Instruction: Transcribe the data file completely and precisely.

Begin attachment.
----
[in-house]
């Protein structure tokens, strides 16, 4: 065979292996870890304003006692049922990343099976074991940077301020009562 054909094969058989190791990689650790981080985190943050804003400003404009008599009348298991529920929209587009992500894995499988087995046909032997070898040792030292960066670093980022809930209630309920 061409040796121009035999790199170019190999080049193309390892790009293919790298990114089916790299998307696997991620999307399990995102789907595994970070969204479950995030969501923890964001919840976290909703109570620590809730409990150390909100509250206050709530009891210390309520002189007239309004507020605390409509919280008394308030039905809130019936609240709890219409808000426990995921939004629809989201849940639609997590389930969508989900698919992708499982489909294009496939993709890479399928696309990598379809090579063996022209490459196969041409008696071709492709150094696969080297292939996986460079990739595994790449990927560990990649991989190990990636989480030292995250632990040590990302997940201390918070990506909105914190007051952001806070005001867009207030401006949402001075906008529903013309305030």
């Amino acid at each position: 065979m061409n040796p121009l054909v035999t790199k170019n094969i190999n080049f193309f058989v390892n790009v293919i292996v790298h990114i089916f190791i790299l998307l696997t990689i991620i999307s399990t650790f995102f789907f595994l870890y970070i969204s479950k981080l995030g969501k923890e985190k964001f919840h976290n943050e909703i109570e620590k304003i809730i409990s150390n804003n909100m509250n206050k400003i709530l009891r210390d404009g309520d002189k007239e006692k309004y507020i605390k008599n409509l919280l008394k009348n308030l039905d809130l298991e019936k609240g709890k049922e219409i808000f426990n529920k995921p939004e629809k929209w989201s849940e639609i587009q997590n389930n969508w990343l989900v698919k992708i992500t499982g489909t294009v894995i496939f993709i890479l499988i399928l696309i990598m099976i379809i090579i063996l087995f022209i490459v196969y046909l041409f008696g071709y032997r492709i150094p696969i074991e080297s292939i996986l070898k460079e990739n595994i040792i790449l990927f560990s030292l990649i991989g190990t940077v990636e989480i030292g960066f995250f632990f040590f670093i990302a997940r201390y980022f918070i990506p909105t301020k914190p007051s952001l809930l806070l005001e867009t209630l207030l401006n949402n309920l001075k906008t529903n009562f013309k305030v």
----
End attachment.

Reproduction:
[in-house]
């Protein structure tokens, strides 16, 4: 065979292996870890304003006692049922990343099976074991940077301020009562 054909094969058989190791990689650790981080985190943050804003400003404009008599009348298991529920929209587009992500894995499988087995046909032997070898040792030292960066670093980022809930209630309920 061409040796121009035999790199170019190999080049193309390892790009293919790298990114089916790299998307696997991620999307399990995102789907595994970070969204479950995030969501923890964001919840976290909703109570620590809730409990150390909100509250206050709530009891210390309520002189007239309004507020605390409509919280008394308030039905809130019936609240709890219409808000426990995921939004629809989201849940639609997590389930969508989900698919992708499982489909294009496939993709890479399928696309990598379809090579063996022209490459196969041409008696071709492709150094696969080297292939996986460079990739595994790449990927560990990649991989190990990636989480030292995250632990040590990302997940201390918070990506909105914190007051952001806070005001867009207030401006949402001075906008529903013309305030």
């Amino acid at each position: 065979m061409n040796p121009l054909v035999t790199k170019n094969i190999n080049f193309f058989v390892n790009v293919i292996v790298h990114i089916f190791i790299l998307l696997t990689i991620i999307s399990t650790f995102f789907f595994l870890y970070i969204s479950k981080l995030g969501k923890e985190k964001f919840h976290n943050e909703i109570e620590k304003i809730i409990s150390n804003n909100m509250n206050k400003i709530l009891r210390d404009g309520d002189k007239e006692k309004y507020i605390k008599n409509l919280l008394k009348n308030l039905d809130l298991e019936k609240g709890k049922e219409i808000f426990n529920k995921p939004e629809k929209w989201s849940e639609i587009q997590n389930n969508w990343l989900v698919k992708i992500t499982g489909t294009v894995i496939f993709i890479l499988i399928l696309i990598m099976i379809i090579i063996l087995f022209i490459v196969y046909l041409f008696g071709y032997r492709i150094p696969i074991e080297s292939i996986l070898k460079e990739n595994i040792i790449l990927f560990s030292l990649i991989g190990t940077v990636e989480i030292g960066f995250f632990f040590f670093i990302a997940r201390y980022f918070i990506p909105t301020k914190p007051s952001l809930l806070l005001e867009t209630l207030l401006n949402n309920l001075k906008t529903n009562f013309k305030v």